By: Nikki Nies
My roommate has gotten into a rhythm of making food with only Indian spices and staples. She has invested in garam masala, cumin, coriander, and turmeric, etc. Bringing a new wave of aromas into our apartment, it has reminded me how enjoyable and beneficial it can be to eat Indian cuisine.
It’s widely known Indian cuisine is vegetarian. However, that should deter you to experiment in the kitchen and use some of their well known spices. Not only do common Indian spices add additional flare to dishes, but as an added bonus, can be beneficial to one’s health too!
In no particular order:
- Cumin (Jeera):Besides contributing to an array of flavors to Indian dishes in curries, soups, rice and parathas; cumin can boost one’s immune system, control stomach pain, indigestion, nausea, diarrhea and morning sickness; contains adequate amount of iron; diuretic; eases carpal tunnel syndrome
- Asafoetida (Heeng): useful in khatti mithi dal; aids in digestion; can help with respiratory problems (i.e. asthma, bronchitis and cough); aids in pain associated with excessive menstruation and/or general pain
- Cardamom (Elaichi): Used as a digestive aid; can help treat diarrhea, colic and constipation; may help lower blood pressure; can be used in a variety of dishes–adding sweetness and to pastries and potatoes; may stimulate appetite; ease nausea; curb bad breath; relieve gas and/or bloating
- Cinnamon (Dalchini): May help regulated type 2 diabetes, as it helps increase insulin action; antioxidant rich; contains anti inflammatory properties; reduces cholesterol levels;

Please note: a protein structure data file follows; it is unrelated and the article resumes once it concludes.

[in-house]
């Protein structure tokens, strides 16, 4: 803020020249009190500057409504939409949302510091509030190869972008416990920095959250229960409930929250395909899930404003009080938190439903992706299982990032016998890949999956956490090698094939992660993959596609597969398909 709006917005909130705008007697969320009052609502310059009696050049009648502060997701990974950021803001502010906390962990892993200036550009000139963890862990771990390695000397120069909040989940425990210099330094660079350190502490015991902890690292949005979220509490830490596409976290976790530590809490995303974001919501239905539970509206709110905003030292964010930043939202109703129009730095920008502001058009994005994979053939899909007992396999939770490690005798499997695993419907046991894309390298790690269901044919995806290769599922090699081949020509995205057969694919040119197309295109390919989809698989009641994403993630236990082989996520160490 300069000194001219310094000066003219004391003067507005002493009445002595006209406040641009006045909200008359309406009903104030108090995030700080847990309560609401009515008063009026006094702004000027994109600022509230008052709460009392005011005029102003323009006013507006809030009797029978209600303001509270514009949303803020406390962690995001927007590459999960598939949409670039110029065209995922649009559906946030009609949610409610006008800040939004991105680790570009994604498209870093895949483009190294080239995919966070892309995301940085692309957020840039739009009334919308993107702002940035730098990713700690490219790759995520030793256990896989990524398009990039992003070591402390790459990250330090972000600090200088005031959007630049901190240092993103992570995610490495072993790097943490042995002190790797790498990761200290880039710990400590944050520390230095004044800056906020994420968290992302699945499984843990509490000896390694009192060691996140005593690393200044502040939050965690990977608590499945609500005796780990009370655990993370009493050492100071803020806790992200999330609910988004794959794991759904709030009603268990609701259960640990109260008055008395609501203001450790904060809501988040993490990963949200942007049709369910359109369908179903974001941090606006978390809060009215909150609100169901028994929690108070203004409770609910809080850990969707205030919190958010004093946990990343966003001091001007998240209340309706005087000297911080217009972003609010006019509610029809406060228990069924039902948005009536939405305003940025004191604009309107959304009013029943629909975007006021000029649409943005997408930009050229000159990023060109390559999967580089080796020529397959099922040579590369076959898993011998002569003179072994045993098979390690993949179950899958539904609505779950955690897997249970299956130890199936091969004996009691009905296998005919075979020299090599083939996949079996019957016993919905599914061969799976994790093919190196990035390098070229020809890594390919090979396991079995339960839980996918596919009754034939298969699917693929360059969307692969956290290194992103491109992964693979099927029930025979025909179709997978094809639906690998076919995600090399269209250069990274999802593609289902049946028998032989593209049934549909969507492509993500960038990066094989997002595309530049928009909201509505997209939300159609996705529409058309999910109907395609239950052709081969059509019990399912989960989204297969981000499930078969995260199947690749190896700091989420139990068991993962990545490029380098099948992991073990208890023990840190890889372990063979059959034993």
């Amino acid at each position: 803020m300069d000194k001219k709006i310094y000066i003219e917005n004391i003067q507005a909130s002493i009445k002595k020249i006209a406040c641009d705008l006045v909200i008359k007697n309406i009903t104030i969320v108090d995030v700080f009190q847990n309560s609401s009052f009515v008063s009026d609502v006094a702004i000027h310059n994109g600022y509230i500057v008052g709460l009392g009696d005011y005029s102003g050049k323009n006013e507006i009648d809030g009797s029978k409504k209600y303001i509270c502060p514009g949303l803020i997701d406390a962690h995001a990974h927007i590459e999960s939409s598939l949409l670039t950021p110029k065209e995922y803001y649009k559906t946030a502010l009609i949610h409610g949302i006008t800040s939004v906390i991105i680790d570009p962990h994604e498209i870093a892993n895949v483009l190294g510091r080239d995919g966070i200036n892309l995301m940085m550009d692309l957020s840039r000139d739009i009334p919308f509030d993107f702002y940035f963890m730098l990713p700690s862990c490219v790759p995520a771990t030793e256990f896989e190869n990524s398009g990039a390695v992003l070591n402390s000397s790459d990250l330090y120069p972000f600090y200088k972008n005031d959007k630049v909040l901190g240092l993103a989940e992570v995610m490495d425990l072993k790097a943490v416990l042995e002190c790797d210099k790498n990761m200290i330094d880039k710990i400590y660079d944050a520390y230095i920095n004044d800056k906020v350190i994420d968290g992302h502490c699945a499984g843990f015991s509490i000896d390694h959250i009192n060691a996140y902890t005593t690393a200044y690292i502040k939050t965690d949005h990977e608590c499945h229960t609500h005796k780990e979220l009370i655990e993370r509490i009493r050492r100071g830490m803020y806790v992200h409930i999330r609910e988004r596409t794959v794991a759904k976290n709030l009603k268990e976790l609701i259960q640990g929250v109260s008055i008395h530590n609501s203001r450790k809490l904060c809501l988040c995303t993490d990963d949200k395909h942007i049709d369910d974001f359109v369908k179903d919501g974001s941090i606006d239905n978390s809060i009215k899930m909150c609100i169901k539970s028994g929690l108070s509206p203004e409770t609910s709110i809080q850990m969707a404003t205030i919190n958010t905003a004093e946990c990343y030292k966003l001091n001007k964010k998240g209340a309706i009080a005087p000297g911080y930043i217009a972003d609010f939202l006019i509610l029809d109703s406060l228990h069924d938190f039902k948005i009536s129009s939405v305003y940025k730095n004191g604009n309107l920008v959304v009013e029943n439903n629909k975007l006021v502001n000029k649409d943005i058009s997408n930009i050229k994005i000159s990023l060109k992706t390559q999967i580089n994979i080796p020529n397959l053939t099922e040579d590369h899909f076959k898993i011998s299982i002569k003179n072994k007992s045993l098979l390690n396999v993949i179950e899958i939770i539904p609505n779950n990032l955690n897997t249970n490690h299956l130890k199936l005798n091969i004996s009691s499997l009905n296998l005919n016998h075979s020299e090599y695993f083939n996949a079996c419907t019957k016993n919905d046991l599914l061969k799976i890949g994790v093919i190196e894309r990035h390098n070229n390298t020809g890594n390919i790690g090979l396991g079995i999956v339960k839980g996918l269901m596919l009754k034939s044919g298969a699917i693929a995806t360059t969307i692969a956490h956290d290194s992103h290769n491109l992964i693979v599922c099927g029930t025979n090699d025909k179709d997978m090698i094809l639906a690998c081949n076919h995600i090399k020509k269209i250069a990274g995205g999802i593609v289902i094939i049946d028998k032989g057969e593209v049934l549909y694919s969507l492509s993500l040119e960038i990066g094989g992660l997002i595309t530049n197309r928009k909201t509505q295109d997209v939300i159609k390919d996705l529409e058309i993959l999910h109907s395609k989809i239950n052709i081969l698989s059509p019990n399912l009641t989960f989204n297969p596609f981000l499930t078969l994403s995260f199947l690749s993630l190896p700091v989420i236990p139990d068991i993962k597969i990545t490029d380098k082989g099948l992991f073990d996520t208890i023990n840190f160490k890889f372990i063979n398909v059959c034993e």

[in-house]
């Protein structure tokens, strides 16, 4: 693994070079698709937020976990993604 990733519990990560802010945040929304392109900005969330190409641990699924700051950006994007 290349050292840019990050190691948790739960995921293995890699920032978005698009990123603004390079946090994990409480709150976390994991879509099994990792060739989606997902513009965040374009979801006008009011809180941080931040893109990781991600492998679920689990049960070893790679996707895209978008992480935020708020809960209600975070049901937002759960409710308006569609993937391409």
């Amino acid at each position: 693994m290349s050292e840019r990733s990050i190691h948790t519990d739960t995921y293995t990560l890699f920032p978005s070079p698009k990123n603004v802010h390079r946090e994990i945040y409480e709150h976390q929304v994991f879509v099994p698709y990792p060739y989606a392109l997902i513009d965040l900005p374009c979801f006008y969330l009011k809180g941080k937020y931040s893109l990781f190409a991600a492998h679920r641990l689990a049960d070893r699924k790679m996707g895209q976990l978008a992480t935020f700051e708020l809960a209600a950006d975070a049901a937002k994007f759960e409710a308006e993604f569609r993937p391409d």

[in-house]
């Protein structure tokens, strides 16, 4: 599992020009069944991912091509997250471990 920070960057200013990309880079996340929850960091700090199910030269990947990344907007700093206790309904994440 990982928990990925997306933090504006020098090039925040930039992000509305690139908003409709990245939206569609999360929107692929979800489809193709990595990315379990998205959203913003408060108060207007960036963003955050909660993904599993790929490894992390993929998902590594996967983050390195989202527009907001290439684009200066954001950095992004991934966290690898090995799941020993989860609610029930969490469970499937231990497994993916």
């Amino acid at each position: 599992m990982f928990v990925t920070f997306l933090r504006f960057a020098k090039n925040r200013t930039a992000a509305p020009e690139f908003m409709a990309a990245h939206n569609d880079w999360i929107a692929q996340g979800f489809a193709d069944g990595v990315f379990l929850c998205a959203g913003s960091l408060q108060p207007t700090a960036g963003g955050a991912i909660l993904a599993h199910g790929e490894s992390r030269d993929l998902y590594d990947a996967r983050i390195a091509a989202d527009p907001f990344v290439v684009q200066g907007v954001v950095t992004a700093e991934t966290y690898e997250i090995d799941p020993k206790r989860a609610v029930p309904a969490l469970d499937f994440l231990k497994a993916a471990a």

- Turmeric (“Indian saffron”; Haldi): Main ingredient in curry powder; essential for liver detox, antioxidant rich; may ward off cancer,joint inflammation and Alzheimer’s; helps minimize liver damage that may be caused by excess alcohol intake; may ward of cold and cough consumed with milk; helps treat heartburn, arthritis, stomach pain, intestinal gas, diarrhea, stomach bloating and/or loss of appetite; can be used as a topical treatment to treat ringworm and/or infected wounds
- Ginger (Adrak): beneficial to one’s gastrointestinal tract; if one places a slice of peeled ginger in tea, it can help with an upset stomach; aids in inflammation;helps cleanse and detoxify the body;stimulates circulation
- Coriander (Dhania): aids in inflammation and indigestion; may help lower LDL levels, known as the “bad’ cholesterol, while raising HDL levels, known as the “good cholesterol”; antioxidant rich–helping to relieve oxidative stress in diabetics; contains antibacterial properties; relieves bloating
If you haven’t noticed, a lot of Indian spices have anti-inflammatory and digestive relief benefits. Perhaps, start incorporating some of these spices in your every day dishes or start experimenting with some of the aforementioned spices. If you’ve got a knack for Indian cuisine, what’re some of your go to dishes? Any friendly tips?